Besides mischaracterizing Obama's plan for Iraq as a "rapid" withdrawal it seems worth noting that there are others besides the "left" who would be happy with that approach - the approximately two-thirds of Americans who want to see troops home from Iraq in less than two years.

I'm telling you, it's not easy being a blogger . . .


Centralizers Vs. Decentralizers
Posted by Ilan Goldenberg

Dr. Irak has some interesting news regarding a new Sunni-Shi'a coalition potentially forming in the Iraqi Parliament

According to a Sadrist lawmaker a new coalition called "The Patriotic Parliamentary Assembly." The coalition would include Sadrists, Fadhila, Allawi's "Iraqi List,' Khalaf al-Layyan's "National Dialogue Council," the "Arab Bloc," and Jaafari's "National Reform Current" (which he formed this spring after a Dawa leadership struggle with Maliki). As such, it would represent an interesting mix of Shia and Sunni (both religious and secular) parties that are united by their opposition to a long-term U.S.-Iraqi pact.

This is further evidence of what as shaping up to be a two coalition battle in Iraqi politics.  On the one-hand you have the nationalists, who are interested in a centralized Iraqi state with strong power in the center.  They include the Sadrists along with most of the Sunni groups.  On the other you have the Kurds along with ISCI and affiliated Shi'a groups  - including Maliki's Dawa party.  They are the decentralizers, who are pushing for a system where most power lies in the various provinces or regions.  Obviously Iraqi politics are more complicated than this and there are more elements involved but it's a pretty clean description of the current political order.

Now, the Iranians are naturally more supportive of the decentralizers as a weak central Iraqi state would give them a freer hand in the South.  You'd think we'd be supportive of a more centralized state, which has a better chance of maintaining the territorial integrity of the country and limiting to the extent possible outside influence from neighboring countries.  It would also tend to decrease the amount of sectarianism.  But naturally, as is the usual in Iraq, U.S. policy is totally reversed.  We've somehow ended up in bed with the decentralizers because they've been our allies all along (They speak English and were better trained in how to deal with Western politicians). 

Who speaks for Pakistan
Posted by Patrick Barry

The state of play in Pakistan is getting more curious by the day, but this statement by Interior Affars Minister Rahman Malik, indicating that Islamabad has scrapped the truce with the Taliban,adds a whole new layer to the confusion:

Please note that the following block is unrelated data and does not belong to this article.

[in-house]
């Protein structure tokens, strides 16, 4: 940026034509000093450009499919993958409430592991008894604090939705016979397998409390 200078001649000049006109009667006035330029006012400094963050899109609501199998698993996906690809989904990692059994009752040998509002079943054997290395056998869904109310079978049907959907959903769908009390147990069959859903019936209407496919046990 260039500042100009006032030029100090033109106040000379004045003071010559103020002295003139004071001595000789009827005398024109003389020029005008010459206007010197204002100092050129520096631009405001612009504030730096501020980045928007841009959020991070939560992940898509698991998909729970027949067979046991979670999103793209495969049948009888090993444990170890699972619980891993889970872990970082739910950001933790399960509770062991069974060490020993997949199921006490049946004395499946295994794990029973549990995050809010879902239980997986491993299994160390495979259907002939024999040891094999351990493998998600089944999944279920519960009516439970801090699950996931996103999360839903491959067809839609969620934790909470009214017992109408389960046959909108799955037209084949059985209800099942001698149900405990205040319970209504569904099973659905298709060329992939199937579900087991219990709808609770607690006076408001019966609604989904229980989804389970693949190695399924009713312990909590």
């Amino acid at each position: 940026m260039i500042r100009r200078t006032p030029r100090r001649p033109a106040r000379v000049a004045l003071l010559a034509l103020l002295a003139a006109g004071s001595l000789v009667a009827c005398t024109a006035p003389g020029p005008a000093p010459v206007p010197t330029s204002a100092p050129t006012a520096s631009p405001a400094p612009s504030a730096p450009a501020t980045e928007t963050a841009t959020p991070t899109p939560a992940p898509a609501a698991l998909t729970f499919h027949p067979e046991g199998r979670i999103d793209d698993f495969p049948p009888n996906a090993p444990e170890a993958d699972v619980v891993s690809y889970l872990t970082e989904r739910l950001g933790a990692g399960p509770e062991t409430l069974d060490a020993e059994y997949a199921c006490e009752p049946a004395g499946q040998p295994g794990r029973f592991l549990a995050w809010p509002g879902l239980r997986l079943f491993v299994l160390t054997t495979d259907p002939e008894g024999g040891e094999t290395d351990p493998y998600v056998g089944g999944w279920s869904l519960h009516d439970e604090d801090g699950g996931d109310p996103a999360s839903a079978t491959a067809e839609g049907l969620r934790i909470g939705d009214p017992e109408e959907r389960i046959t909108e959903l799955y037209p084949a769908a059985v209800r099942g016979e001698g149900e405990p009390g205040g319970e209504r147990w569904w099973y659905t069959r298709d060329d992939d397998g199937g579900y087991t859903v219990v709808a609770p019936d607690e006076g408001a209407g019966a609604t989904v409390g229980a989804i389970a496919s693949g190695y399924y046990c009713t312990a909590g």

"The Swat agreement is scrapped as the militants have (continued) their attacks on security forces"

Here is where things get interesting though, because while Islamabad has abandoned the truce, the Taliban is very much under the impression that the cease-fire is still on. Here is the key excerpt:

"Taliban spokesman Muslim Khan said that "some elements" were trying to sabotage the peace process.

The peace agreement was signed with the NWFP government and "not with Rehman Malik", he said reacting to Malik's announcement and especially his stand that there would be no talks with hardline militants."

Unsurprisingly, the government in the frontier provinces is not lending great clarity to the situation, responding with a largely vague criticism:

"The Awami National Party-led NWFP government too reacted angrily to Malik's comments, with senior minister and ANP leader Bashir Bilour saying Malik should have consulted provincial authorities before making such statements."

There is an intensely circular feel to these developments, where Islamabad sets policy, the Taliban disputes it on the grounds that they have been working with the ANP, and the ANP, while strong in the northwest frontier, says little because their overall power within the ruling coalition in Islamabad is limited.

Given the fiery remarks by Beitullah Mehsoud and the fact that previous cease-fires haven't exactly ended well for Pakistan, this reversal by the government is probably not a bad thing.  What is troubling however, is the incoherence that characterizes these developments, with multiple actors disputing what the state's policy should actually be.  If the new coalition government hopes to rule effectively, this sort of thing cannot continue.